SEXP  rl = R_NilValue;        // Use this when there is nothing to be returned.
  char* exceptionMesg = NULL;   // msg var in case of error

  try {
    RcppVector<int> vec(v);     // vec parameter viewed as vector of ints
    int n = vec.size(), i = 0;
    if (n != 10000) 
       throw std::length_error("Wrong vector size");
    for (int a = 0; a < 9; a++)
      for (int b = 0; b < 9; b++)
        for (int c = 0; c < 9; c++)
          for (int d = 0; d < 9; d++)
            vec(i++) = a*b - c*d;

    RcppResultSet rs;           // Build result set to be returned as list to R
    rs.add("vec", vec);         // vec as named element with name 'vec'
    rl = rs.getReturnList();    // Get the list to be returned to R.
  } catch(std::exception& ex) {
    exceptionMesg = copyMessageToR(ex.what());
  } catch(...) {
    exceptionMesg = copyMessageToR("unknown reason");

  if (exceptionMesg != NULL) 

  return rl;

If you save this as, say, dd.rcpp.cpp and have Rcpp installed, then simply use

PKG_CPPFLAGS=`Rscript -e 'Rcpp:::CxxFlags()'`  \
    PKG_LIBS=`Rscript -e 'Rcpp:::LdFlags()'`  \
    R CMD SHLIB dd.rcpp.cpp

to build a shared library. We use Rscript (or r) to ask Rcpp about its header and library locations. Once built, we can load and use this from R as follows:


dd.rcpp <- function() {
    x <- integer(10000)
    res <- .Call("dd_rcpp", x)

In the same way, you can send vectors, matrics, ... of various R and C++ data types back end forth with ease. Hope this helps somewhat.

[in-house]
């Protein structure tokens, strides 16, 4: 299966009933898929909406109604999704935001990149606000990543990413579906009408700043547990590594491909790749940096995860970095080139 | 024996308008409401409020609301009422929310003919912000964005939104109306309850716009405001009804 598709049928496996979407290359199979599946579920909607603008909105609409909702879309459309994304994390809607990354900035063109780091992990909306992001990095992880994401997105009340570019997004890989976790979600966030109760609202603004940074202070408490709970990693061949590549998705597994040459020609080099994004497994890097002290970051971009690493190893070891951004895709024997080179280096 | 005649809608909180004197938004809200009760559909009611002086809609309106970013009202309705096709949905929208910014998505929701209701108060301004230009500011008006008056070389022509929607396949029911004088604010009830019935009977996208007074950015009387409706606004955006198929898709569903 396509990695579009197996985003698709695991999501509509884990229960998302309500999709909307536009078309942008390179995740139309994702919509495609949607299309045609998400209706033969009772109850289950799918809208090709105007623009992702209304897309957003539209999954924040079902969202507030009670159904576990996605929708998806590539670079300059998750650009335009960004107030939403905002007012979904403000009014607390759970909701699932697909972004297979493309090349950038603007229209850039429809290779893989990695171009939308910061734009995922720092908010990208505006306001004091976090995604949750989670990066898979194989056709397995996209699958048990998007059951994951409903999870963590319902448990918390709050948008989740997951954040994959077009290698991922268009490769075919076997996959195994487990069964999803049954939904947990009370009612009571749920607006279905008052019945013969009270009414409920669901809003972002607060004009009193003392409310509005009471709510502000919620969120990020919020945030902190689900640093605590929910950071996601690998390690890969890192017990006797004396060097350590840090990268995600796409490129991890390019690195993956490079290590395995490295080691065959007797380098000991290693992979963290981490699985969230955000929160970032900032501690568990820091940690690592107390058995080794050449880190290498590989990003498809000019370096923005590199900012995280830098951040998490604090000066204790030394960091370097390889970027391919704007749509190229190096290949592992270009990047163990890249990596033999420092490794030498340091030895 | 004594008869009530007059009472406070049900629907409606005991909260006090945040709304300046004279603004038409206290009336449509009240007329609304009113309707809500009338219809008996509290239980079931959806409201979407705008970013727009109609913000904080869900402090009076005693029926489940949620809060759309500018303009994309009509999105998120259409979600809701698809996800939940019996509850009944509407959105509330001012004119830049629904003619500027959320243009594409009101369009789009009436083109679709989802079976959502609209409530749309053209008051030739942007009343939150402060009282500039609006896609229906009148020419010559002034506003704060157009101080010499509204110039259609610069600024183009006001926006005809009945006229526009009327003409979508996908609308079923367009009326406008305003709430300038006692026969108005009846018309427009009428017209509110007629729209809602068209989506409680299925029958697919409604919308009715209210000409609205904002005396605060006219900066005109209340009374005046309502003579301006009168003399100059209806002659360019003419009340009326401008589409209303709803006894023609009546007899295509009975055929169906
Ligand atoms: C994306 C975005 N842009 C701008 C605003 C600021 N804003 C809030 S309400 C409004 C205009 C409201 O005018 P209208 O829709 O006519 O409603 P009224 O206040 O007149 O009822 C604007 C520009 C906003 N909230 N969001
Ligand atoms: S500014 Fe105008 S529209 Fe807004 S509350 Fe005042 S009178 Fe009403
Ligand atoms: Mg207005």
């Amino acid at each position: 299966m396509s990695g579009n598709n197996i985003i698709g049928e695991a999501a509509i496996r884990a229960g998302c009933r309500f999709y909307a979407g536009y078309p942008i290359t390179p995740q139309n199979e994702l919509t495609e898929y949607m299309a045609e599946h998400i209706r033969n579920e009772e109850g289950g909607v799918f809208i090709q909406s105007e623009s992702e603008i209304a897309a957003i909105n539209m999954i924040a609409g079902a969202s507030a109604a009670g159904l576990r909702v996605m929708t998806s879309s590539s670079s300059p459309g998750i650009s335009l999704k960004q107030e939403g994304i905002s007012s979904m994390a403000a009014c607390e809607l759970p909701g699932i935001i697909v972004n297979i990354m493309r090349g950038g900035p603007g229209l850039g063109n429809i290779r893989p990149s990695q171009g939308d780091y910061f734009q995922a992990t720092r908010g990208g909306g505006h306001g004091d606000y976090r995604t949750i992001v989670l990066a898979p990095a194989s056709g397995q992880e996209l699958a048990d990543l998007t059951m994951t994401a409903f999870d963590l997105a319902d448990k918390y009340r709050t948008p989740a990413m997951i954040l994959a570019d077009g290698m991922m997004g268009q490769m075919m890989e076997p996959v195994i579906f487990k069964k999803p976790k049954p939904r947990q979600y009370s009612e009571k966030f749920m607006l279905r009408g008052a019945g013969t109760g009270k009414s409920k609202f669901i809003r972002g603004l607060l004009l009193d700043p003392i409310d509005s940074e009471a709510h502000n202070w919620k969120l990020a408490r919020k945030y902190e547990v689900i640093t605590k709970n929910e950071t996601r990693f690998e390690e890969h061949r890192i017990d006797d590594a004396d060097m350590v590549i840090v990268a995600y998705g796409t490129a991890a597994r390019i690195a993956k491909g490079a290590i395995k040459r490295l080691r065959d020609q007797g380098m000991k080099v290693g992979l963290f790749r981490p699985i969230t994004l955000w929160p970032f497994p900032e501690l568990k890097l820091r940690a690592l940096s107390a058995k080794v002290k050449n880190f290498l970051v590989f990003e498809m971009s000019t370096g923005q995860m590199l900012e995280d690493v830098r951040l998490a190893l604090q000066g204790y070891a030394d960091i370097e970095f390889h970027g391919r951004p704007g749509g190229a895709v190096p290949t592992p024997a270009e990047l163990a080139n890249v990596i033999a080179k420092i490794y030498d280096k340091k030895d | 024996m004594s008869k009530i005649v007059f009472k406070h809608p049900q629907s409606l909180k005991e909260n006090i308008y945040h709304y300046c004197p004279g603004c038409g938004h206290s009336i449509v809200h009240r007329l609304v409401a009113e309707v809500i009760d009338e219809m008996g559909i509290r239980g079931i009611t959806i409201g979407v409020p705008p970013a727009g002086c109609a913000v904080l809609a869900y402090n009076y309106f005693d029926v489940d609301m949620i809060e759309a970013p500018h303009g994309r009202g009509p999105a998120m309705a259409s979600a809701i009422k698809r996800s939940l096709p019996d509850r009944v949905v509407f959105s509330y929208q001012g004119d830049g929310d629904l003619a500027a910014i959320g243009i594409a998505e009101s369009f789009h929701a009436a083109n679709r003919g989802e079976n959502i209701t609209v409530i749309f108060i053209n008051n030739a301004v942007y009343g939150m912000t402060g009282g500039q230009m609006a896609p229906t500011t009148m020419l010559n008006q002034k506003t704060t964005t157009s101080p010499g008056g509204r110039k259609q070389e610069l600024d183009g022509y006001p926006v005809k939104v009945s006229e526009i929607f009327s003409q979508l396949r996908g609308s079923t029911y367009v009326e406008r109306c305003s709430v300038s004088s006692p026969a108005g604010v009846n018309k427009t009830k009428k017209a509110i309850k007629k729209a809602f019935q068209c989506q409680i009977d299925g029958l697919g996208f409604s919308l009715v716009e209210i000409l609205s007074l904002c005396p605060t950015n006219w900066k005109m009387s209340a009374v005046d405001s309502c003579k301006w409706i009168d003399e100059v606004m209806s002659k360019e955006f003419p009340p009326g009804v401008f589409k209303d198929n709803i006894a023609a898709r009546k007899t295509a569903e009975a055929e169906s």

Edit 2 (some five+ years later):

So this answer just got an upvote and hence bubbled up in my queue. A lot of time has passed since I wrote it, and Rcpp has gotten a lot richer in features. So I very quickly wrote this

#include <Rcpp.h>

// [[Rcpp::export]]
Rcpp::IntegerVector dd2(Rcpp::IntegerVector vec) {
    int n = vec.size(), i = 0;
    if (n != 10000) 
        throw std::length_error("Wrong vector size");
    for (int a = 0; a < 9; a++)
        for (int b = 0; b < 9; b++)
            for (int c = 0; c < 9; c++)
                for (int d = 0; d < 9; d++)
                    vec(i++) = a*b - c*d;
    return vec;

/*** R
x <- integer(10000)
tabulate( dd2(x) )

which can be used as follows with the code in a file /tmp/dd.cpp

R> Rcpp::sourceCpp("/tmp/dd.cpp")    # on from any other file and path

R> x <- integer(10000)

R> tabulate( dd2(x) )
 [1]  87 132 105 155  93 158  91 161  72 104  45 147  41  96
[15]  72 120  36  90  32  87  67  42  26 120  41  36  27  75
[29]  20  62  16  69  19  28  49  45  12  18  11  57  14  48
[43]  10  18   7  12   6  46  23  10   4  10   4   6   3  38
[57]   2   4   2   3   2   2   1  17

Some of the key differences are:

  • simpler build: just sourceCpp() it; even executes R test code at the end
  • full-fledged IntegerVector type
  • exception-handling wrapper automatically added by sourceCpp() code generator
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Thanks for the answer! Could you clarify what you mean by "interesting new code" in RcppTemplate. How does the package differ from Rcpp? I know almost nothing about C++, how do these package work? –  Peter Nov 12 '09 at 18:52
Dirk, maybe it is time for the talked-about quick vignette on getting C++ to work with R...:( ! –  knguyen Nov 12 '09 at 19:12
It ain't easy to explain how they differ as it is ... in the C++ that they differ. –  Dirk Eddelbuettel Nov 12 '09 at 19:16
Fair enough, I am just trying to figure out why one would choose one or the other. I'm trying to take a look at the "Intro to HPC with R" to see if it has more detail, but your site appears to be down. –  Peter Nov 12 '09 at 19:20
Try now -- server didn't automatically server after a power-outage. As for the 'which one to chose', why don't you start a simple test project and try both? –  Dirk Eddelbuettel Nov 13 '09 at 0:01